Australia and Japan are expected to sign a defense and security agreement soon which may open the way for Japanese troops to train on Australian soil, one of Australia's leading newspapers reported Monday.
The co-operation pact, which is under negotiation, will bring a new dimension to Australia's relations with its biggest trading partner, providing for joint military exercises, regular meetings between foreign and defense ministers, exchanges of officials and closer work on regional challenges, The Australian newspaper reported.
It will be Japan's first bilateral security agreement, other than the U.S.-Japan alliance, which remains the linchpin of the Japanese defense arrangements.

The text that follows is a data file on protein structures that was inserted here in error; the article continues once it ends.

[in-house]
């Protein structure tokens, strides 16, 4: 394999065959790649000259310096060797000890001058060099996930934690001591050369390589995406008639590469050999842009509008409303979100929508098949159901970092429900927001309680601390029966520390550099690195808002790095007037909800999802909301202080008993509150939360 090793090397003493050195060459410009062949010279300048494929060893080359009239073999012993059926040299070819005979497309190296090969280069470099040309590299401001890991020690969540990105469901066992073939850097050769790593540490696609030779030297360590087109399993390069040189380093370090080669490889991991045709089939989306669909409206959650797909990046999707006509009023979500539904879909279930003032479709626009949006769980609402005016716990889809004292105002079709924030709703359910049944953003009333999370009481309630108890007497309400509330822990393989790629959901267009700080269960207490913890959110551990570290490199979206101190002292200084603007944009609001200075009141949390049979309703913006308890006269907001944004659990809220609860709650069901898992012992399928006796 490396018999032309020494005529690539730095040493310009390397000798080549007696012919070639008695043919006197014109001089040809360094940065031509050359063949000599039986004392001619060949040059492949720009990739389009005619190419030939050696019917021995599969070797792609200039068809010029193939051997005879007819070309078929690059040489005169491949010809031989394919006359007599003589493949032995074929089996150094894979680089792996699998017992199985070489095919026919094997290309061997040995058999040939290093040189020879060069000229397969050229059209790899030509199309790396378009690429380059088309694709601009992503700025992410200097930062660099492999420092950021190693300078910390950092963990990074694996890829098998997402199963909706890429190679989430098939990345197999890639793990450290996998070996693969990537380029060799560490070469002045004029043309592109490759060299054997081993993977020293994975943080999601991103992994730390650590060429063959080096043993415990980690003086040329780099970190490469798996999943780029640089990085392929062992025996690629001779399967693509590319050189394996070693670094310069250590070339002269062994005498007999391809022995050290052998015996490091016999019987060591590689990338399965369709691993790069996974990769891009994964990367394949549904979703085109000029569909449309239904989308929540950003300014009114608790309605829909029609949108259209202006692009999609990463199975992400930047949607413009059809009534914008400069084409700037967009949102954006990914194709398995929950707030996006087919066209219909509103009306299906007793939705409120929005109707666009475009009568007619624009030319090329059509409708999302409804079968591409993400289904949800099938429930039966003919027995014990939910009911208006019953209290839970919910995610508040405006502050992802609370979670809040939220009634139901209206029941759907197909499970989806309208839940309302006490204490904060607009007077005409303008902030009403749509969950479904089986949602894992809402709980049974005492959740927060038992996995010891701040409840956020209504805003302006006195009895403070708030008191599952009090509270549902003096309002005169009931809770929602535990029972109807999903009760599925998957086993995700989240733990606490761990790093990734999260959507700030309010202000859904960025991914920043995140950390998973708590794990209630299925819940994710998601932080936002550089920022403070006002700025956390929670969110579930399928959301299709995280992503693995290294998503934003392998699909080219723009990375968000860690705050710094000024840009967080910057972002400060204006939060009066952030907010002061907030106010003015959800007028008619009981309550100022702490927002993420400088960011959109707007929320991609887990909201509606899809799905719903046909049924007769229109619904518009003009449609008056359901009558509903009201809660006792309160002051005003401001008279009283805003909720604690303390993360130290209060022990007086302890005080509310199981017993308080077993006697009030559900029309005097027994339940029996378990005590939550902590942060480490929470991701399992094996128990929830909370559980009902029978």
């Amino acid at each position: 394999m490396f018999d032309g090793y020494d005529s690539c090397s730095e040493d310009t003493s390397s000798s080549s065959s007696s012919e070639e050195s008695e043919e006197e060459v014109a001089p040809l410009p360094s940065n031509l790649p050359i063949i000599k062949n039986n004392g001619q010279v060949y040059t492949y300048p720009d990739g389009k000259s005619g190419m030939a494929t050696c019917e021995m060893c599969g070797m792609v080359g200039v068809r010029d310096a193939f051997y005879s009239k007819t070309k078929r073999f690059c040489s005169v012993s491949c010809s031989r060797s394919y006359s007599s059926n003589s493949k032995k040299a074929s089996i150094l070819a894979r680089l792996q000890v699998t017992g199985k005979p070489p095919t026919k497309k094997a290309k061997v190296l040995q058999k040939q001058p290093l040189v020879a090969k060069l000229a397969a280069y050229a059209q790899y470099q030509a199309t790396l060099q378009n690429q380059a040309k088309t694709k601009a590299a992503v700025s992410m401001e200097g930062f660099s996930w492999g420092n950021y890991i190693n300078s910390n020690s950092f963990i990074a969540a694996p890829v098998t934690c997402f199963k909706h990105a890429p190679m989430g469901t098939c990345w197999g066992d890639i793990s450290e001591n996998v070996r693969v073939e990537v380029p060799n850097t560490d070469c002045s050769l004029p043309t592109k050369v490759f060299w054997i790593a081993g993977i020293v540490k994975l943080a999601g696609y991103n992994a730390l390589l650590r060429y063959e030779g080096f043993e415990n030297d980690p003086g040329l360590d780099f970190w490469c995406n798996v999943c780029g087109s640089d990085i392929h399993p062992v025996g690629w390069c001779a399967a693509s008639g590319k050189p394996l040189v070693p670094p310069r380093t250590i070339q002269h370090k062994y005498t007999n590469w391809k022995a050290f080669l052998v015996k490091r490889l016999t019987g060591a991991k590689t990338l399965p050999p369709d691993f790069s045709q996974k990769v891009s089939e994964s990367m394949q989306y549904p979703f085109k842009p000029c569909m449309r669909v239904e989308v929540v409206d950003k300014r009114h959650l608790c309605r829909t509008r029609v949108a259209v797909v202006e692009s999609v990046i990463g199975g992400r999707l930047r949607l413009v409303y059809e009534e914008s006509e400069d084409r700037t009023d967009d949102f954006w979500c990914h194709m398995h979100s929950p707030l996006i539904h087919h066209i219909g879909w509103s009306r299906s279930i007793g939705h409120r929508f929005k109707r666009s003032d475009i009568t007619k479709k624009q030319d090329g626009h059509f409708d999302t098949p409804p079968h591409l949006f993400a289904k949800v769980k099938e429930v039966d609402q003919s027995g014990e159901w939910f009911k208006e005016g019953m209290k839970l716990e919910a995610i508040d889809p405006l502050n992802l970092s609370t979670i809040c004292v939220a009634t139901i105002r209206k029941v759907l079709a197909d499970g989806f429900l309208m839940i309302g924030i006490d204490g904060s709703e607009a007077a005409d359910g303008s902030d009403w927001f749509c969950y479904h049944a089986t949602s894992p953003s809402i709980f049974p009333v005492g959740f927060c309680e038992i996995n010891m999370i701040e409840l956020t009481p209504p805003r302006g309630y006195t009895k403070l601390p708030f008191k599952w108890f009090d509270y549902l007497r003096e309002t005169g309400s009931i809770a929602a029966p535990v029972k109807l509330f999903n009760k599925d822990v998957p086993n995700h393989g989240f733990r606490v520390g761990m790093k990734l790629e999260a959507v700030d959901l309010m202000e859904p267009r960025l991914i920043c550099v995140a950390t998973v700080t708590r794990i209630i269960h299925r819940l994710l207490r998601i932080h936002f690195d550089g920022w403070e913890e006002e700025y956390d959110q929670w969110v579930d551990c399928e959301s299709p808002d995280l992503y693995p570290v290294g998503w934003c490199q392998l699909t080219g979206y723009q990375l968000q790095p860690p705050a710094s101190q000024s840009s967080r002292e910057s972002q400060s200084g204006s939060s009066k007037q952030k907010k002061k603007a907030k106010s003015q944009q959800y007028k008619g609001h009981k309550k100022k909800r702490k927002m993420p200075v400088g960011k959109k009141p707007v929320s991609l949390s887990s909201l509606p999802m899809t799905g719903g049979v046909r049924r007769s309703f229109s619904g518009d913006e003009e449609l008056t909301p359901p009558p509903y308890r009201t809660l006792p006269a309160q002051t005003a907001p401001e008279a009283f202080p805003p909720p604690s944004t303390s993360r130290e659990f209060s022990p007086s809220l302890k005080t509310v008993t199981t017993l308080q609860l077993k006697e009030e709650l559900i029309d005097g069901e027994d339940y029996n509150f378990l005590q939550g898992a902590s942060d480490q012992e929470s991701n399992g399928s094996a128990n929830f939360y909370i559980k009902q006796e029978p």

The agreement will be the first step towards Japanese troops exercising and training in Australia for an expanded role in international peacekeeping efforts.
Australian and non-combatant Japanese troops have worked together in Cambodia, Timor-Leste and Iraq.
Both Canberra and Washington have been pushing the previously reluctant Japanese Government towards bilateral security relations with Australia, rather than limiting exchanges to their shared alliance with the United States, said the newspaper.
Australian Prime Minister John Howard will sign the agreement with his Japanese counterpart Shinzo Abe when he visits Tokyo in mid-March.
The paper also said the agreement will be the culmination of a major foreign policy objective pursued by the prime minister and Foreign Minister Alexander Downer throughout their decade in government.